Language and Cognition Department, Max Planck Institute for Psycholinguistics
 by the ≠Akhoe Project

Entries — August 2011

Entries from 1999 Field Manual now available

We’ve just added a dozen entries from the 1999 Field Manual. These include questionnaires on Motion Lexicalisation and Motion Description, Event Integration and Demonstratives. There is also some unique elicitationMore →

Event Representation and Event Complexity: General Introduction

How do we decide where events begin and end? In some languages it makes sense to say something like Dan broke the plate, but in other languages it is necessaryMore →

Hypotheses Concerning Basic Locative Constructions and the Verbal Elements Within Them

Languages differ widely in terms of how they encode the fundamental concepts of location and position. For some languages, verbs have an important role to play in describing situations (e.g.,More →

1999 Demonstrative Questionnaire: “This” and “That” in Comparative Perspective

Demonstrative terms (e.g., this and that) are key to understanding how a language constructs and interprets spatial relationships. They are tricky to pin down, typically having functions that do notMore →

Deixis and Demonstratives

Demonstratives are key items in understanding how a language constructs and interprets spatial relationships. They are also multi-functional, with applications to non-spatial deictic fields such as time, perception, person andMore →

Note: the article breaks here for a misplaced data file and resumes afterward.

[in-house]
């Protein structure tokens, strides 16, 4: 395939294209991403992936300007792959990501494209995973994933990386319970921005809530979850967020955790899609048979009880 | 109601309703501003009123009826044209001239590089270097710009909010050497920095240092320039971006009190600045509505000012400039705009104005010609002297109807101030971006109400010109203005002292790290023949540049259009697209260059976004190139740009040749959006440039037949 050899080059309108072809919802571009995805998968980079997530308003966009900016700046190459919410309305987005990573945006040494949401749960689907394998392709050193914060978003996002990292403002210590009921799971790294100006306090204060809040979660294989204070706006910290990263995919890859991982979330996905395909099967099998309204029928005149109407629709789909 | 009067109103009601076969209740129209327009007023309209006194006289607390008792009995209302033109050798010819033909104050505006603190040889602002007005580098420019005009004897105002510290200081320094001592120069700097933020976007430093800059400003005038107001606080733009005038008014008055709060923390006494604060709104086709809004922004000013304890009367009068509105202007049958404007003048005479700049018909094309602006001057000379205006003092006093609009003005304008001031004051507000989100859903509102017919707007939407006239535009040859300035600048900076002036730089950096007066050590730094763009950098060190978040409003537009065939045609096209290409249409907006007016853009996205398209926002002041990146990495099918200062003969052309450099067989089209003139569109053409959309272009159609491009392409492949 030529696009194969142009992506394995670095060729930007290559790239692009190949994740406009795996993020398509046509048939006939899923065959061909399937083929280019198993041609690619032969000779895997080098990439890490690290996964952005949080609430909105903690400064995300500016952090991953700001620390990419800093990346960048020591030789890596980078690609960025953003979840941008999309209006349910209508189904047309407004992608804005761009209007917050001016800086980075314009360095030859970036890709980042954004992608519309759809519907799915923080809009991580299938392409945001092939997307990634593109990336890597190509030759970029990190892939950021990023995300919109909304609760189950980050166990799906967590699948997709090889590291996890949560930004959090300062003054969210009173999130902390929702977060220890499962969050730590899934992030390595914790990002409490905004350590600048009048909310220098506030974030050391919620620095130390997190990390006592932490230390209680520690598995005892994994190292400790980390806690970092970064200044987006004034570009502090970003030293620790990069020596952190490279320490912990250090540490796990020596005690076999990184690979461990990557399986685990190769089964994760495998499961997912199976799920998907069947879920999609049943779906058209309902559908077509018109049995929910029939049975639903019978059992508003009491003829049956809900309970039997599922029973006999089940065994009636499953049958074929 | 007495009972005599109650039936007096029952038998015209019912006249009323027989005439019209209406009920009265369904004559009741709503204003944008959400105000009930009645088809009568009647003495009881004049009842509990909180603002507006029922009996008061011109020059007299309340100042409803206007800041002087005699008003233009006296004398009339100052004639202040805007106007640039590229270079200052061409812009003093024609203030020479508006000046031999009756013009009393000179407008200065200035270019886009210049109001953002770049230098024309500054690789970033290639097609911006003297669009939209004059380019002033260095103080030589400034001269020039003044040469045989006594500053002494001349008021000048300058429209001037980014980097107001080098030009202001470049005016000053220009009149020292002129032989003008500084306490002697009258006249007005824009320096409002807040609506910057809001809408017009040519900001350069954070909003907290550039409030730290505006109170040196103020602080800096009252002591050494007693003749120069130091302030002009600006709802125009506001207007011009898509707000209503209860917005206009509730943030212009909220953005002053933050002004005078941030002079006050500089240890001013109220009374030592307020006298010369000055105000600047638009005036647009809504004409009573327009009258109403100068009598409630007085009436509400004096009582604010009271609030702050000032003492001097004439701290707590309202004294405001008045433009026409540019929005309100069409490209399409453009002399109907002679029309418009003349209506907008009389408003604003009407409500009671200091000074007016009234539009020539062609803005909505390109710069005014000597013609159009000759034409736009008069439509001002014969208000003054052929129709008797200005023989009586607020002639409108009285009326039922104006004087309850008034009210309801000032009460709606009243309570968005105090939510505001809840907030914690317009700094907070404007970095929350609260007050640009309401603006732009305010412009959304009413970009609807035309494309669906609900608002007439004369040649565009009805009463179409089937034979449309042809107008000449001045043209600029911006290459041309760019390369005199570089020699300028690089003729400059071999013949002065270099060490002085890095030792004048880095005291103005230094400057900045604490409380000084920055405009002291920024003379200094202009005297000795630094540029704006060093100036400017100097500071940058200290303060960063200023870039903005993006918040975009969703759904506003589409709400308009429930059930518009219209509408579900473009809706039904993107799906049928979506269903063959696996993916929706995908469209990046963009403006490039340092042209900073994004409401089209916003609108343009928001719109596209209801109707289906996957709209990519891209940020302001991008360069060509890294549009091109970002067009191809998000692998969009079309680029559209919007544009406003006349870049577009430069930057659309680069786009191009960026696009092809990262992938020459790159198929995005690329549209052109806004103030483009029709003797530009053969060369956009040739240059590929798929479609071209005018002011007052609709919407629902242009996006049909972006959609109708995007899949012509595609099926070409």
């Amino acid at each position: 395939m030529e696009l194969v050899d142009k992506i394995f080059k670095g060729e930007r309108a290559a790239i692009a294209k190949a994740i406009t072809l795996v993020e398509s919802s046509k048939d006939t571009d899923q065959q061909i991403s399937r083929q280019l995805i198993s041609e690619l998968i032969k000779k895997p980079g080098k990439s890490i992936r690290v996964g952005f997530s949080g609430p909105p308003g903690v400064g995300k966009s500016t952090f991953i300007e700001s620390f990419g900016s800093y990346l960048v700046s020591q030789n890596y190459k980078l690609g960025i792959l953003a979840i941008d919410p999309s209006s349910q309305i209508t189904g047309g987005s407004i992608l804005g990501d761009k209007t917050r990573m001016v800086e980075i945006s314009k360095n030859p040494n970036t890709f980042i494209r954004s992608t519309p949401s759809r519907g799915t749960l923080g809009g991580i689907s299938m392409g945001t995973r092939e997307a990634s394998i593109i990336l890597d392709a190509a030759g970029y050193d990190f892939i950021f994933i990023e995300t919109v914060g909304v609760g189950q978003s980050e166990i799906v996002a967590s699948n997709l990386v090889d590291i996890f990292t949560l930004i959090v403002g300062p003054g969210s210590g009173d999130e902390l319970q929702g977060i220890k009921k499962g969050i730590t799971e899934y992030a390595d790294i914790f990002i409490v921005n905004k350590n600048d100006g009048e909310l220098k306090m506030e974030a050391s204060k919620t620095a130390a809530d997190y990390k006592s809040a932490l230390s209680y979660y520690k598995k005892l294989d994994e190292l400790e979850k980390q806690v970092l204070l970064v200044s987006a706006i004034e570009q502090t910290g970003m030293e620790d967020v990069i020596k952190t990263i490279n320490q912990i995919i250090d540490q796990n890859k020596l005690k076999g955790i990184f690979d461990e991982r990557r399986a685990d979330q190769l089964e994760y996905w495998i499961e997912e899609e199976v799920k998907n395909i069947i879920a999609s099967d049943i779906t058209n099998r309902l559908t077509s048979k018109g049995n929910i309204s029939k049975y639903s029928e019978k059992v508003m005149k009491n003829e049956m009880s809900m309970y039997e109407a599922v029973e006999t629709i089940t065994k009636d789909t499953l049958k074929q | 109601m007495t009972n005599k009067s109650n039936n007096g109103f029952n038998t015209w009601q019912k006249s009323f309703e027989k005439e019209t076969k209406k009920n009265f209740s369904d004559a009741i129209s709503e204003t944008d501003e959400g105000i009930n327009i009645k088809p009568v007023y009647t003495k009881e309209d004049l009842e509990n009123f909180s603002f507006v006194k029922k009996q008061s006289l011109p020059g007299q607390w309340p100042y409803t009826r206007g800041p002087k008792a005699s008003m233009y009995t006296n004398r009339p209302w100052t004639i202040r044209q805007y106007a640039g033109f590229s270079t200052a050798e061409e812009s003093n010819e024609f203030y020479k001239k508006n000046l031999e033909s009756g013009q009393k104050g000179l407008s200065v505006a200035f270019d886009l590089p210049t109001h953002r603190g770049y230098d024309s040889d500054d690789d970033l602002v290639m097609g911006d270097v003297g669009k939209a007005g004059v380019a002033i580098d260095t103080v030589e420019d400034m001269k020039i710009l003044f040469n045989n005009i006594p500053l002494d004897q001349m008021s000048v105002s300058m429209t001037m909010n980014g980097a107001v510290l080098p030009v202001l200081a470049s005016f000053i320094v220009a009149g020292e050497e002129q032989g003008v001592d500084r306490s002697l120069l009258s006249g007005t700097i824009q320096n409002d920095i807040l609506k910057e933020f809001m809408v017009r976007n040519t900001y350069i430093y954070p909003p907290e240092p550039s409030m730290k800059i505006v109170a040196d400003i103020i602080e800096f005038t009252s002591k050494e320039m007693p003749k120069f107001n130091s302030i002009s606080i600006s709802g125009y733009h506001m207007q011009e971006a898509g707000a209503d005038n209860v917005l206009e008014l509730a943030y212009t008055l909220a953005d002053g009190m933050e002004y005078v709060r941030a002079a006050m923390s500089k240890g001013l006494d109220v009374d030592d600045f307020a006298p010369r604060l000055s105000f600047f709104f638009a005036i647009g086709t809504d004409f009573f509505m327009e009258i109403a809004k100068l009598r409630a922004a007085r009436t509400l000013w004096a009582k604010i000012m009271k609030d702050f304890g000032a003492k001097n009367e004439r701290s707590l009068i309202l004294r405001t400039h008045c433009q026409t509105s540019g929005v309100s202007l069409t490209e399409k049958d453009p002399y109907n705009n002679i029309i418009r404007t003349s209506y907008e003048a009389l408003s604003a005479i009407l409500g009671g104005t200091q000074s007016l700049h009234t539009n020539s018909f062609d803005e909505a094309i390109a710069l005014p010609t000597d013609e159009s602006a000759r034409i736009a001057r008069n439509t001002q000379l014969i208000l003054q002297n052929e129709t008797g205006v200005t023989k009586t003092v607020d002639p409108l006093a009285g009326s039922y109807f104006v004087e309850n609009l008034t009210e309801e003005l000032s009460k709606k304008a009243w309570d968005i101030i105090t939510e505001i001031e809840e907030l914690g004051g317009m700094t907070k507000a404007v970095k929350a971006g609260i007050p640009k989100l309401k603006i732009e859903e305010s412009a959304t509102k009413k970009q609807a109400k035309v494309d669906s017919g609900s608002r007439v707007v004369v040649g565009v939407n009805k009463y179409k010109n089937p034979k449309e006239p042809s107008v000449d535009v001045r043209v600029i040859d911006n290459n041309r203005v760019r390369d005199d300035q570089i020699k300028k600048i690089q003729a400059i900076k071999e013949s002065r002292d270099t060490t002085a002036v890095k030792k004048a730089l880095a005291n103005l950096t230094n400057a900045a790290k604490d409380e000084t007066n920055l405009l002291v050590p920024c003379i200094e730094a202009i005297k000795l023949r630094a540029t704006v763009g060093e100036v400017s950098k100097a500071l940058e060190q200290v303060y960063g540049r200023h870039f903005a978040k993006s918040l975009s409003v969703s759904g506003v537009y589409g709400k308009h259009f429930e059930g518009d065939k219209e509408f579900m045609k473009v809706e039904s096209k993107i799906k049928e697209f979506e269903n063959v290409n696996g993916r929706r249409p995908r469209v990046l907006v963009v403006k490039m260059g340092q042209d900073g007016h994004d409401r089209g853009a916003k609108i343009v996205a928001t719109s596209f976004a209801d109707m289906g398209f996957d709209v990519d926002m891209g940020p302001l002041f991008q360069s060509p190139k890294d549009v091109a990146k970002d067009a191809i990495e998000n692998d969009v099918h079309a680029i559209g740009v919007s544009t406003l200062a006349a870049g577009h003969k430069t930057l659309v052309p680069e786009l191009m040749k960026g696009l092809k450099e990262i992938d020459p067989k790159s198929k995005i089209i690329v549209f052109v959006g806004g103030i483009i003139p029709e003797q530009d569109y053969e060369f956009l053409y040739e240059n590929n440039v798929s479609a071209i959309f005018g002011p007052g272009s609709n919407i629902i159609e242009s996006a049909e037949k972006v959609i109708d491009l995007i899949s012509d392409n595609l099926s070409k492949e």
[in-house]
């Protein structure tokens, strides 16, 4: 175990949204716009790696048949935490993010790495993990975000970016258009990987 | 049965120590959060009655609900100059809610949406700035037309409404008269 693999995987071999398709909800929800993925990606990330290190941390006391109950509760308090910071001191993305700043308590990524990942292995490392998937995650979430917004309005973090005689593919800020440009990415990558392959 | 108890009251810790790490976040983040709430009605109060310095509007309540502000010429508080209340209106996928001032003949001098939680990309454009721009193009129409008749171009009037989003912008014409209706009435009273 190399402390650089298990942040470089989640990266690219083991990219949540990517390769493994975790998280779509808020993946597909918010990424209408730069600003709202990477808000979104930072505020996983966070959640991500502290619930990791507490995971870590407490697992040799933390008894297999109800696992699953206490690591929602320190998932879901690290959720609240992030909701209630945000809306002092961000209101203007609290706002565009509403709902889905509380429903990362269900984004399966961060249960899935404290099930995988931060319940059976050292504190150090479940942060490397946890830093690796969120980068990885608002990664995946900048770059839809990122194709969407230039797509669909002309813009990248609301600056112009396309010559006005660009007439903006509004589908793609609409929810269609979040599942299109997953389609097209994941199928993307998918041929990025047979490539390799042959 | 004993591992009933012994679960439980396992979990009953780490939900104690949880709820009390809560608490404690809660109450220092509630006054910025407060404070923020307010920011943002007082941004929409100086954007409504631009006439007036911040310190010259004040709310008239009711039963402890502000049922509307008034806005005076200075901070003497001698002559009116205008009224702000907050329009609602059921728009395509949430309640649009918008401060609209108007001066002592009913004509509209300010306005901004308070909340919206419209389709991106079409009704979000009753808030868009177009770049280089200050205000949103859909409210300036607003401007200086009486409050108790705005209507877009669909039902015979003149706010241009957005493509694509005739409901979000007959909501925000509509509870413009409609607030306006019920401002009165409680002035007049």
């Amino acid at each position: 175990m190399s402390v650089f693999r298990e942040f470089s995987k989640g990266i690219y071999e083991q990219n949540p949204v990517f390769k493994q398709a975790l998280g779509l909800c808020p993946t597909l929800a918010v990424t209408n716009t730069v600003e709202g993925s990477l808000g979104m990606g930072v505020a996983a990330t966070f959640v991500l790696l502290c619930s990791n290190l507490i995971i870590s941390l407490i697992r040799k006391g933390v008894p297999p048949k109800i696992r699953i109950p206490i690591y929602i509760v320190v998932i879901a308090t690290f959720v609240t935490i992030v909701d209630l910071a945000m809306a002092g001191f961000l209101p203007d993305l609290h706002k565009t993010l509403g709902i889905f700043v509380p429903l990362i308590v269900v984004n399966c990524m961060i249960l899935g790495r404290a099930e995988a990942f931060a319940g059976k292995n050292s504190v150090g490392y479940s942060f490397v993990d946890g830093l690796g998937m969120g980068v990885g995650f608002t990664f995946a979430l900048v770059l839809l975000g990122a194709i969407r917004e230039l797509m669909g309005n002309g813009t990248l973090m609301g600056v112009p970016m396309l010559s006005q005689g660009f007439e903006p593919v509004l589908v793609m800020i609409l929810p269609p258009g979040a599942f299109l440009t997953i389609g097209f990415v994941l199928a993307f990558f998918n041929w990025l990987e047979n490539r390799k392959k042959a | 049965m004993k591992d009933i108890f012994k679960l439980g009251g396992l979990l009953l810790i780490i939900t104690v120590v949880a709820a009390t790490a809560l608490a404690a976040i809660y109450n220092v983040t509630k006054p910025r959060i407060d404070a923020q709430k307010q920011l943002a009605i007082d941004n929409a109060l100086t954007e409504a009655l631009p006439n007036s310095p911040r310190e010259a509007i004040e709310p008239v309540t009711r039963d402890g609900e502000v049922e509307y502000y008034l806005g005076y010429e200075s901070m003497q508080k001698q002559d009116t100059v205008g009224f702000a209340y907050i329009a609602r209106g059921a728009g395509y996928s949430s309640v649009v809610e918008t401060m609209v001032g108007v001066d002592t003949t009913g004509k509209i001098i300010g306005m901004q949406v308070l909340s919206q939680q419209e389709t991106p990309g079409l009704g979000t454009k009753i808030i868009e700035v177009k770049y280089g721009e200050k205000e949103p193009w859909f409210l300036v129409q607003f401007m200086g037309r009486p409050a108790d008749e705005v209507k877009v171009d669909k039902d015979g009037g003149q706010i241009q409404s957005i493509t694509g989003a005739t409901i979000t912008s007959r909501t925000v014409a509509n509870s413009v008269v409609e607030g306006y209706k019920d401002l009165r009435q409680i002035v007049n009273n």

General Questions About Topological Relations in Adpositions and Cases

The world’s languages encode a diverse range of topological relations. However, cross-linguistic investigation suggests that the relations IN, AT and ON are especially fundamental to the grammaticised expression of space.More →

Eliciting Contrastive Use of Demonstratives for Objects Within Close Personal Space

Contrastive reference, where a speaker presents or identifies one item in explicit contrast to another (I like this book but that one is boring), has special communicative and information structureMore →

Story Book Stimulus for The Elicitation of External Possessor Constructions and Dative Constructions (“The Circle of Dirt”)

How involved in an event is a person that possesses one of the event participants? Some languages can treat such “external possessors” as very closely involved, even marking them onMore →

The ECOM Clips: A Stimulus for The Linguistic Coding of Event Complexity

How do we decide where events begin and end? In some languages it makes sense to say something like Dan broke the plate, but in other languages it is necessaryMore →

A Questionnaire on Event Integration

How do we decide where events begin and end? Like the ECOM clips, this questionnaire is designed to investigate how a language divides and/or integrates complex scenarios into sub-events andMore →